The Zambian government recently restricted the approved radius of the Lusaka-based University of Zambia (UNZA) Radio, a training unit of the Department of Mass Communication, to within the campus grounds. On the same day, the Zambia Information and Communication Technology Authority (ZICTA) ordered mobile phone users to register their SIM cards with service providers.
ZICTA warned that failure to register SIM cards after the deadline would result in SIM deactivation, leaving subscribers unable to communicate. The Copperbelt Province-based Flava FM community radio station initially reported that the actions of ZICTA were in compliance with the Information Communication Technologies (ICT) Act No.15 of 2009 and the Statutory Instrument on the Registration of Electronic Communication Apparatus No. 65 of 2011.
Zambia currently has three mobile service providers: MTN, Airtel, and state-owned CellZ. All three essentially provide pay-as-you-go services, meaning that mobile phone customers can acquire SIM cards anonymously and pay for air time as and when they need it. Many Zambians also rely on their mobile phones to access the Internet. This is critical, given that dial-up and broadband services are not only expensive but poorly distributed throughout the country. The new requirement will also make it much easier for government actors to identify cell phone users, a change that could lead to infringement on user privacy.
A question that the new rule leaves many Zambians facing was put forth by journalist Ndubi Mvula, on his Facebook page:
Now that ZICTA is asking that we register our sim cards, how many should one register. I have seven sim cards from different mobile providers[?].
But the most shocking news of the day was the restriction of the UNZA Radio reception radius which, prior to the restriction, covered greater Lusaka and surrounding areas.
UNZA radio has in the past featured many civic and political leaders including President Michael Sata as an opposition leader in part of the university’s training.
According to the Zambian Watchdog, Information Permanent Secretary Amos Malupenga, who until 2011 was Managing Editor of The Post, a publication that was once independent and critical of previous administrations, warned that the government would start revoking licenses for community radio stations that did not abide by what he termed ‘government regulations.’ Malupenga was appointed into government after the 2011 elections which saw opposition Patriotic Front oust the ruling Movement for Multiparty Democracy.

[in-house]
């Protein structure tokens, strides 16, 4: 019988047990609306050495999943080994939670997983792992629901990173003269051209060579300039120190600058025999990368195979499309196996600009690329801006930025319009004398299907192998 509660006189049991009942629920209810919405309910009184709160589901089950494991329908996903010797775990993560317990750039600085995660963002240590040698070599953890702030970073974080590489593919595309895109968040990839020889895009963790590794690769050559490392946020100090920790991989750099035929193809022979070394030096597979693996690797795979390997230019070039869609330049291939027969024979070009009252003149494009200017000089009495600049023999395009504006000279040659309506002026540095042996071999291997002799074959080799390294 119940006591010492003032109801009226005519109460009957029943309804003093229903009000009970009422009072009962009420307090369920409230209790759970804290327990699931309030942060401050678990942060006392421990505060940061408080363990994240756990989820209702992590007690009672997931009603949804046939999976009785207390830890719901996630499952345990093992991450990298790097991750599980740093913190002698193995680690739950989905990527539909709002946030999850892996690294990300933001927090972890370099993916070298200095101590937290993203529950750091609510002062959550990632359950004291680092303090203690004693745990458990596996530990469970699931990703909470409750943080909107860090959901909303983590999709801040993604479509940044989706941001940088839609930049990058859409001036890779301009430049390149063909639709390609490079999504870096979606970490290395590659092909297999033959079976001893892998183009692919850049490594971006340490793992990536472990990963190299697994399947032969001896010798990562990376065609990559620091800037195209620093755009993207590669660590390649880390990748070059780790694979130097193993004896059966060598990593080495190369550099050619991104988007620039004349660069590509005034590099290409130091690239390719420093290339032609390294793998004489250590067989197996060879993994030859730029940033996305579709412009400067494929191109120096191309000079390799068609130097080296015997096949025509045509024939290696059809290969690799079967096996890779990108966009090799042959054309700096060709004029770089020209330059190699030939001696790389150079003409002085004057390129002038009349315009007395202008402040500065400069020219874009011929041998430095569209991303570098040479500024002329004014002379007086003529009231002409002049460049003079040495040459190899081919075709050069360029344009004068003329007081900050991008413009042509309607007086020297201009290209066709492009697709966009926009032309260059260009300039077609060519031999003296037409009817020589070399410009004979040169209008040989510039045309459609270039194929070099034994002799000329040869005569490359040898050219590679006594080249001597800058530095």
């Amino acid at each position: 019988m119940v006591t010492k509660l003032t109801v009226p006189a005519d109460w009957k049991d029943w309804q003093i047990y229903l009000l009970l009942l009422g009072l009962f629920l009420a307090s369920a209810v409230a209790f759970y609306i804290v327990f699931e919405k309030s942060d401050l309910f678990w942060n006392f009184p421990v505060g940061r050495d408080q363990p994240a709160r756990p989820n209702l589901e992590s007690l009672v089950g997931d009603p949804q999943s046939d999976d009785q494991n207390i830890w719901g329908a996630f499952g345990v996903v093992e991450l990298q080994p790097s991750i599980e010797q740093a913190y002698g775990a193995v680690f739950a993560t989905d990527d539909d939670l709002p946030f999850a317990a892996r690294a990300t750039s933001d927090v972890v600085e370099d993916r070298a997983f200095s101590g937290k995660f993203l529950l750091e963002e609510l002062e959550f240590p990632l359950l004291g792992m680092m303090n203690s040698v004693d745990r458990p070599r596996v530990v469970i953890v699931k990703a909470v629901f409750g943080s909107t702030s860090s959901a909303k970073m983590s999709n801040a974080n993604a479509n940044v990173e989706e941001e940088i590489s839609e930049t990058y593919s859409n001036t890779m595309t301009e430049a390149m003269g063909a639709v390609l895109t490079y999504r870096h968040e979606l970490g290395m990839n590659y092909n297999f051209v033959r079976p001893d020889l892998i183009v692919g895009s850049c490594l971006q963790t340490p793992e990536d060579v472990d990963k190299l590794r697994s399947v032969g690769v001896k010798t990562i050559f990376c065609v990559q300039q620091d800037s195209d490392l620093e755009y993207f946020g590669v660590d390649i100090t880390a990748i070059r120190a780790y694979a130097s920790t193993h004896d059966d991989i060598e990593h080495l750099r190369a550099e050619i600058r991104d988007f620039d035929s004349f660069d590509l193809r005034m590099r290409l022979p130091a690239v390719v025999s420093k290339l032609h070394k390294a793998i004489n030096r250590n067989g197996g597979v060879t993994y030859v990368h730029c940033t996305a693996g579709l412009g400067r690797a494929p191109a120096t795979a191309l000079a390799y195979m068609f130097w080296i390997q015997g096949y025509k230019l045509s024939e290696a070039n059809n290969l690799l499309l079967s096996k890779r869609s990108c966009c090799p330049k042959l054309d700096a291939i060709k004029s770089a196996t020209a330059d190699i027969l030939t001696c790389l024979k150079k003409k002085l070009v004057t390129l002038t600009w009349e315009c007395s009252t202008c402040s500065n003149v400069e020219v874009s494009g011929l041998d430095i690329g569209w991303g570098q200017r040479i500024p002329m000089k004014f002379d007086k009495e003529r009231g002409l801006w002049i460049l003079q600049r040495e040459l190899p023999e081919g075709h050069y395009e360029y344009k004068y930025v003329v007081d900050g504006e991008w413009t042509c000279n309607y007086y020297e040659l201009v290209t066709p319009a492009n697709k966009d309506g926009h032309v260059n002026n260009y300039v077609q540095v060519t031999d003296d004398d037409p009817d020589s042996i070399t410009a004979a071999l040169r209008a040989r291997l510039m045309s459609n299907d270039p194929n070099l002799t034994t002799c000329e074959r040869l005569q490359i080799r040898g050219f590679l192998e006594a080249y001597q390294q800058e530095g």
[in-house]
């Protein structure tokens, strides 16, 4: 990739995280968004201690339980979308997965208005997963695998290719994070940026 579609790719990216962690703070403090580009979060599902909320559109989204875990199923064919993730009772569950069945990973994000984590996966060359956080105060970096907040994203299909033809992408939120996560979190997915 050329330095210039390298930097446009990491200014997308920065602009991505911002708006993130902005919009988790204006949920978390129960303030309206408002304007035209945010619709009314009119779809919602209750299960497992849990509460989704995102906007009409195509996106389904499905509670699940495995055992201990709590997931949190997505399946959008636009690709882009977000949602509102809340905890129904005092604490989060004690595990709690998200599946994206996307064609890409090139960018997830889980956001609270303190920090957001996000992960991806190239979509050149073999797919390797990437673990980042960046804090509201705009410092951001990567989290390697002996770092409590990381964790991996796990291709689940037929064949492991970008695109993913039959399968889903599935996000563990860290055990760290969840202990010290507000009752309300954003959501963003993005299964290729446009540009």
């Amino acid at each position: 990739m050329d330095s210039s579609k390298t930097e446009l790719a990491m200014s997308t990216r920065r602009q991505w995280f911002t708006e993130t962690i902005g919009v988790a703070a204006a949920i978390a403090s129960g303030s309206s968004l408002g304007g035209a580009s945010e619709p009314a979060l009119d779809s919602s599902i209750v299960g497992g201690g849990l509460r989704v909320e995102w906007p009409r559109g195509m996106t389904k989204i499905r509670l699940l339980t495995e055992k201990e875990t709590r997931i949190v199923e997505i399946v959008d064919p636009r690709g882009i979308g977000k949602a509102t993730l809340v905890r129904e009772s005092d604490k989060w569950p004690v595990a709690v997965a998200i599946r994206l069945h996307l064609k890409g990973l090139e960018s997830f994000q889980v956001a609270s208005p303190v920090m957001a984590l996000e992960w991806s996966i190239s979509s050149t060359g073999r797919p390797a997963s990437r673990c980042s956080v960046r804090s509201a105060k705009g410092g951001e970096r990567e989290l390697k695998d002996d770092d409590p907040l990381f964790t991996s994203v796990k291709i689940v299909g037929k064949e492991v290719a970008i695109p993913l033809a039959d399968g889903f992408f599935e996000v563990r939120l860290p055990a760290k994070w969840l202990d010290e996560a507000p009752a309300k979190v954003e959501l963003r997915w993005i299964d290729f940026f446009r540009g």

Ironically, nine journalists from The Post—nearly the entire staff—have been appointed to government positions by President Sata. Among them is the President's Press and Public Relations aide, George Chellah.
During a recent workshop, Malupenga warned about government clamping down on the media when he ‘taught’ journalists to censor some politicians that he did not want grabbing media headlines.
Commenting on the UNZA Radio story, Susujena wrote [comments do not have individual links]:
PF should avoid digging their grave deeper than it already is. I know of no Government since independence in 1964 that has lost popularity in just under one year in office.
When Michael Sata [was] featured on Phoenix Radio while he was in opposition, he strongly condemned MMD when they almost closed the Radio Station due to licensing problems. He went further to assure all private Radio Stations that once in Power, he will allow any Radio Station that had financial muscle to broadcast throughout the country. But now he has completely turned against the same promise he made.
Another reader, Inspector, scoffed at the PF government claims that the media was free under it:
This government has been telling us that the media is more free after PF came into government than before. What can they say now? Are they able to repeat the same words again? Its a shame to have people who can never stick to one statement. It is a government of flip-flops. Nothing is permanent. Next time they begin asking us to to buy the Post only. I…ts. Malupenga is an i…t. If you want to prove it, check the way he speaks. He is so deceitful.
On the Lusaka Times website, reader Mwaba-Jr wrote:
As this might be good, i hope our CNP-PF [Clueless Hyena-Patriotic Front] dictators will not be tracking our conversations and arrest us from our homes for not being on their side.
A few days after President Sata took up office after last year’s elections, he instructed his newly appointed Attorney-General, Mumba Malila, to seek ways of controlling online news publications, some of which had been and continue to be critical of him both as an opposition leader and now as President. It now appears that this control is being extended to other media and related information and communication technology areas.
On Twitter, one tweep said it was long overdue: